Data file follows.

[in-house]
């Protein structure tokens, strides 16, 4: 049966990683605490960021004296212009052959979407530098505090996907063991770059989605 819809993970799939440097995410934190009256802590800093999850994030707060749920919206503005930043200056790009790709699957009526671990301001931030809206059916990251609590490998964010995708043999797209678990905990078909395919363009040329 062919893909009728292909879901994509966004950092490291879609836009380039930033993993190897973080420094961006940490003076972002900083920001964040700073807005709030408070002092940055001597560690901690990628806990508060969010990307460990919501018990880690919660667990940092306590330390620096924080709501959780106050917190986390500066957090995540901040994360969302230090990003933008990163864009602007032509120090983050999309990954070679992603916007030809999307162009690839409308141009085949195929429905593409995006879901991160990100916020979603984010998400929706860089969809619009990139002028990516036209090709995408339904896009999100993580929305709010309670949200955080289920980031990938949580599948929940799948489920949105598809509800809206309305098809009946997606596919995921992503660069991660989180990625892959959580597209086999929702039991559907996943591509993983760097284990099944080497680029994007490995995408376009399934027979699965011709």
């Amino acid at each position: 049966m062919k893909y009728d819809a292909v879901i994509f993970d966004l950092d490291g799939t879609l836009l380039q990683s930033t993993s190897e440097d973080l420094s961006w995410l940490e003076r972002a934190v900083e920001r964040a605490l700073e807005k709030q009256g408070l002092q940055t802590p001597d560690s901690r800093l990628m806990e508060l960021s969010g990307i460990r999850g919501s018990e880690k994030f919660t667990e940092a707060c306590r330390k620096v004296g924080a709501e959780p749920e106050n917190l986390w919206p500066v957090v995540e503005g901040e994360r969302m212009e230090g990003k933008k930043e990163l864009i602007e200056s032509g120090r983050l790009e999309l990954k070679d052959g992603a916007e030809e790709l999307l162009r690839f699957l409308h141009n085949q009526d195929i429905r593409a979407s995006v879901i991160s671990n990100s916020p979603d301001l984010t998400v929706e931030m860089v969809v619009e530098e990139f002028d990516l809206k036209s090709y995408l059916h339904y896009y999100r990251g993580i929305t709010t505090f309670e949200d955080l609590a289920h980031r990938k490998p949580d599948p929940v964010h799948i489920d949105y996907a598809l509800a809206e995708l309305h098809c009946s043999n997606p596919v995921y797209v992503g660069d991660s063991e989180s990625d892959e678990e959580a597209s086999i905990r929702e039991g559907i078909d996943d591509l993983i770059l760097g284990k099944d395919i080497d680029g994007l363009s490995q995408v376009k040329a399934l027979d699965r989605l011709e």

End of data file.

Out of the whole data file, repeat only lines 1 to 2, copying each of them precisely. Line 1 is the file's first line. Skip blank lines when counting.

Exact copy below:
[in-house]
């Protein structure tokens, strides 16, 4: 049966990683605490960021004296212009052959979407530098505090996907063991770059989605 819809993970799939440097995410934190009256802590800093999850994030707060749920919206503005930043200056790009790709699957009526671990301001931030809206059916990251609590490998964010995708043999797209678990905990078909395919363009040329 062919893909009728292909879901994509966004950092490291879609836009380039930033993993190897973080420094961006940490003076972002900083920001964040700073807005709030408070002092940055001597560690901690990628806990508060969010990307460990919501018990880690919660667990940092306590330390620096924080709501959780106050917190986390500066957090995540901040994360969302230090990003933008990163864009602007032509120090983050999309990954070679992603916007030809999307162009690839409308141009085949195929429905593409995006879901991160990100916020979603984010998400929706860089969809619009990139002028990516036209090709995408339904896009999100993580929305709010309670949200955080289920980031990938949580599948929940799948489920949105598809509800809206309305098809009946997606596919995921992503660069991660989180990625892959959580597209086999929702039991559907996943591509993983760097284990099944080497680029994007490995995408376009399934027979699965011709």